Learning grids, also known as questioning grids, are brilliant! After experimenting with the resource I felt inspired to create learning grids that I could use with my classes. Learning grids appeal to students because they’re an enjoyable learning activity. The learning grids can be adapted for any subject and different key stages. Learning grids require a class set of dice. Students will roll the dice twice – to give them a number they can use for the horizontal and vertical line (for example 2 across and 4 down).
This is a resource I created after one of my Year 7 classes commented on how much they loved the emojis on display in my classroom. They then asked if they could do something with emojis in a lesson. It is well known that emojis are popular but obviously resources have to have a purpose or function to aid teaching and learning. I had used emojis before in various ways and as part of my assessment for learning strategies. I also tend to use exit tickets but I like to design different styles/types of exit tickets. I realised I could use emojis as part of an exit ticket to self assess and reflect on the lesson.
Firstly, to clear up any confusion Body suits are very thin, all in one work suits that can be easily purchased from a pound shop or DIY store. The purpose of these suits are to protect clothing when decorating. However, they can also be used in weird and wonderful ways in the classroom! Here are some suggested ways they can be used with your classes…
Keyword grids are so simple and easy to create, brilliant for teachers! There are lots of different ways the keyword grids can be used, again brilliant for teachers and students!
I created my keyword grids using the Moldiv app, with the photo collage feature and the text was created using the Typorama app. However, the grid can easily be created on Word, PowerPoint or Keynote.
Your mission should you choose to accept it…
Who isn’t excited at the thought of a secret mission – even if it is in the classroom!
The secret mission cards are a resource that I created with specific students in mind, I think students are often the inspiration behind creative resources! All students have their own unique strengths, areas for improvements and targets. These targets could be related to behaviour, effort, literacy and so on. A way to help individual students focus on their targets and make progress in the lesson is through the fun secret mission cards.
I created a class set of secret mission cards for the different individuals in that class. Examples include the following;
I often use entrance and exit tickets with pupils at the start and end of a lesson. They are fantastic for setting targets, assessment for learning, an opportunity to express learner voice, consolidate learning and reflect on the lesson. Entrance and exit tickets are often very quick, simple and easy to use yet effective. Entry/exit tickets can be made to be generic so they can be used for any topic, subject and year group. They can also be personalised for a specific topic, lesson or individual too. I discovered the exit ticket idea on Pinterest – a haven of wonderful teaching resources shared by teachers – and then I created and adapted several of my own to use with my pupils. In another post I have written about my popular emoji exit ticket, you can read here. Below are some other examples I have created to use in my classroom.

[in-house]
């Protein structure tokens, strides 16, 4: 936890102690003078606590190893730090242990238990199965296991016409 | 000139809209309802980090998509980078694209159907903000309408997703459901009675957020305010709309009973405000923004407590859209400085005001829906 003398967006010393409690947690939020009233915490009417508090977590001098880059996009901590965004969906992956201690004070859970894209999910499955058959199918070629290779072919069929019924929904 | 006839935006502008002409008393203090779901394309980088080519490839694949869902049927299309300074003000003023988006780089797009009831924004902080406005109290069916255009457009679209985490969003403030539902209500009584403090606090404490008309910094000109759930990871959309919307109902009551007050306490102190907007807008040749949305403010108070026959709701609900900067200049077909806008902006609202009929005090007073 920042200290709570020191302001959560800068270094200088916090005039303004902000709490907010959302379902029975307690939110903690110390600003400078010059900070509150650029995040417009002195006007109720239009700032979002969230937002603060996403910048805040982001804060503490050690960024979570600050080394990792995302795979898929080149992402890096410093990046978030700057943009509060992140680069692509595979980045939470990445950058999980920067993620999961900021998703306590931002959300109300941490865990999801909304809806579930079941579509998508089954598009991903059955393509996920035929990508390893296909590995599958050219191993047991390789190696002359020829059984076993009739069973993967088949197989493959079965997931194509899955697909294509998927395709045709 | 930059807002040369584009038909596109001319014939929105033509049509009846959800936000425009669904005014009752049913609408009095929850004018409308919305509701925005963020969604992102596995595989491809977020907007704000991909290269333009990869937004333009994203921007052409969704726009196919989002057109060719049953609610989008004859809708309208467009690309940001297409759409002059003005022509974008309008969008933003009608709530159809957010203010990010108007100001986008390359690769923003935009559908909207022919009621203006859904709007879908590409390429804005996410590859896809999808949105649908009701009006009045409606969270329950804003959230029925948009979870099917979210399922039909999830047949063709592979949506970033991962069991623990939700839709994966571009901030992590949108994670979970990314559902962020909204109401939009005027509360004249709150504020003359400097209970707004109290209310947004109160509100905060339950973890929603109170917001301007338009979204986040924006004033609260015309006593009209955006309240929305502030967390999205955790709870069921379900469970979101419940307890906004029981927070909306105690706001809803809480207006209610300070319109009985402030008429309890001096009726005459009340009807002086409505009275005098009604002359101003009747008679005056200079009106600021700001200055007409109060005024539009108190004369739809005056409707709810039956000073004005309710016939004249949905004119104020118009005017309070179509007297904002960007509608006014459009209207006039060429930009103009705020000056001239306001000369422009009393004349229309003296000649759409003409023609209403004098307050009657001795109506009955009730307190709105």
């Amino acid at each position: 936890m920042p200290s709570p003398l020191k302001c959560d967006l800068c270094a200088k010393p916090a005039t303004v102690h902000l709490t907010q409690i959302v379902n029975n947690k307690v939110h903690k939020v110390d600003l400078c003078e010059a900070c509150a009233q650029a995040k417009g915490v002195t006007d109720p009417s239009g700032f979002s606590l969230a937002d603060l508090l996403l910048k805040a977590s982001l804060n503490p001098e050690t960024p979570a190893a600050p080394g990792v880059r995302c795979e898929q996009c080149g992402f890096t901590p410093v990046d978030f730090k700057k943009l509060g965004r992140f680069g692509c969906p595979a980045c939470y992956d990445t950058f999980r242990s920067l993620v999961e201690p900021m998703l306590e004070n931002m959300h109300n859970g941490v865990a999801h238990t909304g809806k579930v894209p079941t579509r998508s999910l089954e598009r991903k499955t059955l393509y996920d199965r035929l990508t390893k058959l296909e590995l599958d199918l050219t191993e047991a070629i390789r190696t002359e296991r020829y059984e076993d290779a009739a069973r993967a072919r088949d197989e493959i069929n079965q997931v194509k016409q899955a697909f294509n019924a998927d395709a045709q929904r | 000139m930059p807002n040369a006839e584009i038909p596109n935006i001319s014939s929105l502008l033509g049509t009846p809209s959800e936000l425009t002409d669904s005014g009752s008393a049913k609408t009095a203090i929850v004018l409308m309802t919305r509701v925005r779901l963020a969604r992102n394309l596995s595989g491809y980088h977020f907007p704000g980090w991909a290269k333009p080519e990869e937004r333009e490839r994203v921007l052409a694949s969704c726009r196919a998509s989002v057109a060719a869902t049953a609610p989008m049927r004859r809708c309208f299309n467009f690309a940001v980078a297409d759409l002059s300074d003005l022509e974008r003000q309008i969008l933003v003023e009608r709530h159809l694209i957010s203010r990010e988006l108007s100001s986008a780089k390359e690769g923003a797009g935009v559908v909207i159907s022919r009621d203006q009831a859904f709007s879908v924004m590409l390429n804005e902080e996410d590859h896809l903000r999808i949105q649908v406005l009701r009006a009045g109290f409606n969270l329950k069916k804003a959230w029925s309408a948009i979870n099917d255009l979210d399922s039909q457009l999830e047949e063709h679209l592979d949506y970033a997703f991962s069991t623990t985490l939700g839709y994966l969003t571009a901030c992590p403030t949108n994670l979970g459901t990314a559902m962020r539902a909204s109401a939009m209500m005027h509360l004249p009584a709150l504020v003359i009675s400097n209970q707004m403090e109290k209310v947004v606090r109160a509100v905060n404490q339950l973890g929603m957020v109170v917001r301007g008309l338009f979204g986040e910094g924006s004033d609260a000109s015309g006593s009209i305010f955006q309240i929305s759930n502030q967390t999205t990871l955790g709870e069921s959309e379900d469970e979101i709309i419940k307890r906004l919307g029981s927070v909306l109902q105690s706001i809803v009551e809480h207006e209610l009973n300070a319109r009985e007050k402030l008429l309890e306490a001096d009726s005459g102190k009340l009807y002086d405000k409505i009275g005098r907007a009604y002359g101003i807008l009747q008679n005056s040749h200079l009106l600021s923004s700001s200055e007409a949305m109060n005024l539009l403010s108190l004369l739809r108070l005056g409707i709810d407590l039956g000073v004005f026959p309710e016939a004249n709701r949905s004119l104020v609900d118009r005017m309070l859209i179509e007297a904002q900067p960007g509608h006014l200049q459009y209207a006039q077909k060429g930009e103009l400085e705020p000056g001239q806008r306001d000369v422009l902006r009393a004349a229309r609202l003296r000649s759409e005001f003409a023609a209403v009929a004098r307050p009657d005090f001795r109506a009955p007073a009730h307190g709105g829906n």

Timelines are often used by History teachers because they are an excellent and effective method to help pupils develop their chronological awareness and understanding. Timelines can support pupils gaining a historical overview of a period, assist in recalling key dates, events and individuals and also visualise how progress, developments and change have occurred over time. A positive/negative timeline goes beyond putting events in chronological order and requires discussion, analysis and reaching a judgement.
I’ll be honest, I struggled with an appropriate title for this post!
A bag of plastic balls can first appear like a teachers worst nightmare …with potentially inappropriate ball comments, balls flying around and so on! They may also appear to some teachers as “gimmickry”. However, they have worked really well with my students. Of course, they are fun but in addition to that (that isn’t my priority although I do want students to be engaged in addition to making progress), there are lots of ways they can be used as an activity to aid learning and progress forwards. These are some of the different ways I have used the ball pool ( I suggest using the term ball pool rather than ball bag!).
Everyone who knows me, personally or professionally, know that I love to teach (hence the profile and blog name) but I also love to travel. When the opportunity came up for me to take part in the British Council Connecting Classrooms programme, I did not hesitate!
Teachers can struggle to ‘switch off’ from the day job. This was certainly true when I was shopping in Asda one night and purchased three traffic light coloured tubs to use in my classroom!
The traffic light colours are often associated with AfL. This is because it is a very simple method to self assess and reflect. Red often meaning that the pupil struggled, found the work or lesson too difficult, needs more help etc. The yellow or amber colour is associated with the student being able to grasp most elements but not all and almost there. The green is the go ahead, showing confidence and understanding. However, different Schools and classes that use the Traffic Light/ RAG colours do so in different ways. There are lots of interesting ways I have used the traffic light colours in my classroom and the collection tubs are one idea that I found worked very well!